You are watching your client retention numbers decline, or Sales, General, and Administrative (SG&A) numbers skyrocket due to a higher cost of sales. If you are losing some of your best clients, quickly determine why the shift is happening. Consider hiring an independent researcher to interview or survey lost clients. Is the alternative solution easier to use, take less time, or cost less? Does it appeal to their sense of greed, safety, or ethics? Gather good intelligence.
- New, innovative companies are entering your market.
Case in point: the automobile manufacturers once boasted industry dominance in the United States. Within the past few months, the “big 3” – General Motors, Ford, and Chrysler– have become “the handicapped 3,” while Toyota and Honda have led the charge in innovative hybrid fuel cars. The Big 3 could have adapted, but were wiped out by Toyota’s innovation and nimbleness. Now General Motors has reverted to questionable marketing tactics, such as trying to persuade auto buyers to take their Chevrolet Malibu Hybrid seriously—even though it boasts a meager improvement of two miles per gallon in city fuel consumption compared to the standard Malibu! You are resisting a new industry shift or technology, even when the market is demanding it.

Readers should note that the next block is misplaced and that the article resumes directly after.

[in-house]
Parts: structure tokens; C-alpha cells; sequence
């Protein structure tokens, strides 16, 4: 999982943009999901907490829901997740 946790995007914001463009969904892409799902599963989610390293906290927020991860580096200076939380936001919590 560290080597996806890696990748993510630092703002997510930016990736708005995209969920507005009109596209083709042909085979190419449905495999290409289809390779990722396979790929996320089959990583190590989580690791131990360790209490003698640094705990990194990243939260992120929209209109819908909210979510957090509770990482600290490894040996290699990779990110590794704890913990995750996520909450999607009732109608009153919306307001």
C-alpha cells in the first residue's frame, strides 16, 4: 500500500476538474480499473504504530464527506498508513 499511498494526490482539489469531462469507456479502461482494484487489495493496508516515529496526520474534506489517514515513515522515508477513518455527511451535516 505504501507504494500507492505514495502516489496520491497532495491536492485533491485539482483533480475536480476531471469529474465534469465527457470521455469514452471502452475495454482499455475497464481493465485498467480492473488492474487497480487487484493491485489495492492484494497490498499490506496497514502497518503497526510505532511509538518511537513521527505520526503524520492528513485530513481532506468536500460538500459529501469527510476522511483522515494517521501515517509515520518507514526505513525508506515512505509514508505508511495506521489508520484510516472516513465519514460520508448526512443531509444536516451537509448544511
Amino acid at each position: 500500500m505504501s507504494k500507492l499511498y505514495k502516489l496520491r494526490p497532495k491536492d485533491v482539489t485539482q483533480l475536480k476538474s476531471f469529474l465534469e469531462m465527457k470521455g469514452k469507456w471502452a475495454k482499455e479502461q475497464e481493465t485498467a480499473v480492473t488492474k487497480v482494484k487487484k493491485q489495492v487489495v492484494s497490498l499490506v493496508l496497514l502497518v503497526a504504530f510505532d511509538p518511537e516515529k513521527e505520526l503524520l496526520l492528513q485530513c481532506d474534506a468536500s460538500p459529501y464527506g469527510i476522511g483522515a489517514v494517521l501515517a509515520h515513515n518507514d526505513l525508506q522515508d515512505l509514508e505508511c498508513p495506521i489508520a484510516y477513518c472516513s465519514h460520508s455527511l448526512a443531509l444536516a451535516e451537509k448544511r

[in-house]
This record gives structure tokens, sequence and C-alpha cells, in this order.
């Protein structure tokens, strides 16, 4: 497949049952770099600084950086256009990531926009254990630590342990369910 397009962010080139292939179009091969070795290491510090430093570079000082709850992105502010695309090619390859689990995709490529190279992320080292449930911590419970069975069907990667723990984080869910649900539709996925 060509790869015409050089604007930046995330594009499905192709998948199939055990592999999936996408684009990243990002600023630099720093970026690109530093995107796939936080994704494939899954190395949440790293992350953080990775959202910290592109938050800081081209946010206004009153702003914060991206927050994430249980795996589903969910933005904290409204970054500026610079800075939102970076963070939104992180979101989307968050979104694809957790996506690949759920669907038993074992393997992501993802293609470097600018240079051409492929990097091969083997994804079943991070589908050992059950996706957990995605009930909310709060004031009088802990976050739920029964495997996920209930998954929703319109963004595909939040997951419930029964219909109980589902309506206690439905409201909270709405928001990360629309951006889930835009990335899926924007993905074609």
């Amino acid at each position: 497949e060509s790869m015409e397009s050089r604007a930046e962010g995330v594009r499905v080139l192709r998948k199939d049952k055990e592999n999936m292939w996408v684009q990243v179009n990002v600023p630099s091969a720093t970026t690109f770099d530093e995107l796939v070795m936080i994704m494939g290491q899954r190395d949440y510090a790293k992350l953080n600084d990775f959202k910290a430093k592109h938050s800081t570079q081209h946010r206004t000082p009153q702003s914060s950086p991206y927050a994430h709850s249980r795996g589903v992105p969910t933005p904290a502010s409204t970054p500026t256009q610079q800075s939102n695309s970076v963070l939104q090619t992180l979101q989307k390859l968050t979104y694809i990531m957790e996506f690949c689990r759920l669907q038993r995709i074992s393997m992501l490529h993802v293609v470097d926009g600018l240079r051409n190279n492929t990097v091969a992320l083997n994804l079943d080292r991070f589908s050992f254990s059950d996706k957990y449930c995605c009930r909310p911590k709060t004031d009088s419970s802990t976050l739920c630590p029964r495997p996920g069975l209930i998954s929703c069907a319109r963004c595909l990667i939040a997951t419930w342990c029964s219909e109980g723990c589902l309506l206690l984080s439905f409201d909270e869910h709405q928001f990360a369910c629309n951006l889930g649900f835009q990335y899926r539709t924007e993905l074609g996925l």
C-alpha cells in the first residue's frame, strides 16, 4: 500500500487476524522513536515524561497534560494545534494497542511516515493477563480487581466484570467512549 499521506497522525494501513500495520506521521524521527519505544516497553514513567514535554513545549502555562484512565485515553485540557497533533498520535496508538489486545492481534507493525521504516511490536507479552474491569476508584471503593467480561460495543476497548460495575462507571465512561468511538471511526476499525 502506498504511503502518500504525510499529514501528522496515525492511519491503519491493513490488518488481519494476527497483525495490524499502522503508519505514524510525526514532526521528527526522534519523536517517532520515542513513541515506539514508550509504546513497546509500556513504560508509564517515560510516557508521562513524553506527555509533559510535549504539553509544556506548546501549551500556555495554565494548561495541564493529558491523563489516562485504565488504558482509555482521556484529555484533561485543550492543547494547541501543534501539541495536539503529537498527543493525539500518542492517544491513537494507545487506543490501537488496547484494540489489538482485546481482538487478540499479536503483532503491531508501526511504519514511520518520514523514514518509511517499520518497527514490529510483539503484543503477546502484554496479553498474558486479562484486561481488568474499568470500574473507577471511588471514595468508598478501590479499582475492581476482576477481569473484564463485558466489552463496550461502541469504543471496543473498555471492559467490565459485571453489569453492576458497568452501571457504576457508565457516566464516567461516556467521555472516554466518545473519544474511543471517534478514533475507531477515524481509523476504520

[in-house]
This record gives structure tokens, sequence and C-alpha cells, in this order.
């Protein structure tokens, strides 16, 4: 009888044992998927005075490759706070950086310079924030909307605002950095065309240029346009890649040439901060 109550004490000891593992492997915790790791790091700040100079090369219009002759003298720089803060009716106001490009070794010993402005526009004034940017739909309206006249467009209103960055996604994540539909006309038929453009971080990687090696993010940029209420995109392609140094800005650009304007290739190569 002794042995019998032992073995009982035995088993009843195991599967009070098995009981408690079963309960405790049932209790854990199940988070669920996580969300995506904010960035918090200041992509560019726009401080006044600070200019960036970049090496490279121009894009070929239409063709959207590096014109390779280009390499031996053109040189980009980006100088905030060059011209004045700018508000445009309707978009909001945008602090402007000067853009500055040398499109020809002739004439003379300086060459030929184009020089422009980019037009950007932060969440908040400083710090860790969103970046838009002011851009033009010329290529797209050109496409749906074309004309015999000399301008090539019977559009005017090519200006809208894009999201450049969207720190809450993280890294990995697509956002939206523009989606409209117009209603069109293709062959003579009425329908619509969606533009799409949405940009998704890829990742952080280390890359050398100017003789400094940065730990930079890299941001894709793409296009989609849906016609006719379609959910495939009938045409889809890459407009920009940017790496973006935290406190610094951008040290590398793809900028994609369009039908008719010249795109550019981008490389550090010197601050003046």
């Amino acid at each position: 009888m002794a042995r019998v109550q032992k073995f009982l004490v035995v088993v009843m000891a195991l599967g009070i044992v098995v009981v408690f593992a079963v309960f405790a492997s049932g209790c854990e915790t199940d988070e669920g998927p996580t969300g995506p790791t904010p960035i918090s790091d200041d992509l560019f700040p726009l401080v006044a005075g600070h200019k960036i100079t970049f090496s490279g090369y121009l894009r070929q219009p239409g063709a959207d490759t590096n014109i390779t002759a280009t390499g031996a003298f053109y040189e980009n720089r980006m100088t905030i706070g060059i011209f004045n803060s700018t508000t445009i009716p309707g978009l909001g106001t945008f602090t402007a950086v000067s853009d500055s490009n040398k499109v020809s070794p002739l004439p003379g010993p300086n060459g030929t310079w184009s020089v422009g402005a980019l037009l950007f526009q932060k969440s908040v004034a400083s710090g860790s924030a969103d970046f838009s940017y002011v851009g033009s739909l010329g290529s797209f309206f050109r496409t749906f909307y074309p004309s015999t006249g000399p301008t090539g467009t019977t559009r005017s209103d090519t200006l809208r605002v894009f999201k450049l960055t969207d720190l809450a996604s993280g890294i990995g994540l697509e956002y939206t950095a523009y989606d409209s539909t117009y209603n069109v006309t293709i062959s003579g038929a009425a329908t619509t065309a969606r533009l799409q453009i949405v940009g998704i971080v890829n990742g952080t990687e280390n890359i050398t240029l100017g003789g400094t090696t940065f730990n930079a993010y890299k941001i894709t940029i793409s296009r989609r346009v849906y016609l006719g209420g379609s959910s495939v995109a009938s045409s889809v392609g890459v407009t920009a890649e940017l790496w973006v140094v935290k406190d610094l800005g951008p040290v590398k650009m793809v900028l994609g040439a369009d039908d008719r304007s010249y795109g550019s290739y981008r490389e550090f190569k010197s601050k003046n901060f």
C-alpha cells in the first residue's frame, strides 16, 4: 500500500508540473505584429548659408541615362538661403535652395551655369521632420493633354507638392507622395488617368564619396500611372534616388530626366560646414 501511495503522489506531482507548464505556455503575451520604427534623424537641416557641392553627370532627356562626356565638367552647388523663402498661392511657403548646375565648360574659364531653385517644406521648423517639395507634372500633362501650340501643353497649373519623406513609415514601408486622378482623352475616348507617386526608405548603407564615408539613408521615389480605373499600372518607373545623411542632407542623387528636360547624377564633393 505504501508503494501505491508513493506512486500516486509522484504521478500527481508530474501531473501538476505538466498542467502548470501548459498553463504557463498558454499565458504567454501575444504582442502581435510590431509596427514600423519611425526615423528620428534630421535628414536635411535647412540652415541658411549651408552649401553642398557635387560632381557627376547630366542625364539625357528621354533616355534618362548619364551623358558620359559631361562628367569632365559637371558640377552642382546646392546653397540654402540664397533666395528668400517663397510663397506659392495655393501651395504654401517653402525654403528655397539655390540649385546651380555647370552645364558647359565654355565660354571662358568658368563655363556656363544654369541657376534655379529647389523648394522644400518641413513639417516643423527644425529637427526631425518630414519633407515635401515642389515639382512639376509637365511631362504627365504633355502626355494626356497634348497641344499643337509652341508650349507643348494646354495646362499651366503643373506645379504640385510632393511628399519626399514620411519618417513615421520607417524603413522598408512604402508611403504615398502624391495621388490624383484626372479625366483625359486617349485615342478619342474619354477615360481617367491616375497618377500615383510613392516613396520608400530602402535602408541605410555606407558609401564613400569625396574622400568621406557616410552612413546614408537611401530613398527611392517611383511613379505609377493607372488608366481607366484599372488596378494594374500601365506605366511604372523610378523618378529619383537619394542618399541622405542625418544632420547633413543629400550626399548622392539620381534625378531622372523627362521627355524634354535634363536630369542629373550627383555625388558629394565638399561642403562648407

How much do you find yourself defending your position with your clients? Three years ago, I experienced the perfect illustration of a company’s unwillingness to accept an industry shift when I visited a Mercedes dealer. At the time, I was in the market for a new vehicle. I asked the manager, "What is Mercedes-Benz's strategy for building alternative fuel vehicles?" It was as if I had uttered the unspeakable. The manager firmly replied that they were focusing on fossil fuel technology for many years to come. I quickly chose to buy another brand. Is your company wearing the same blinders?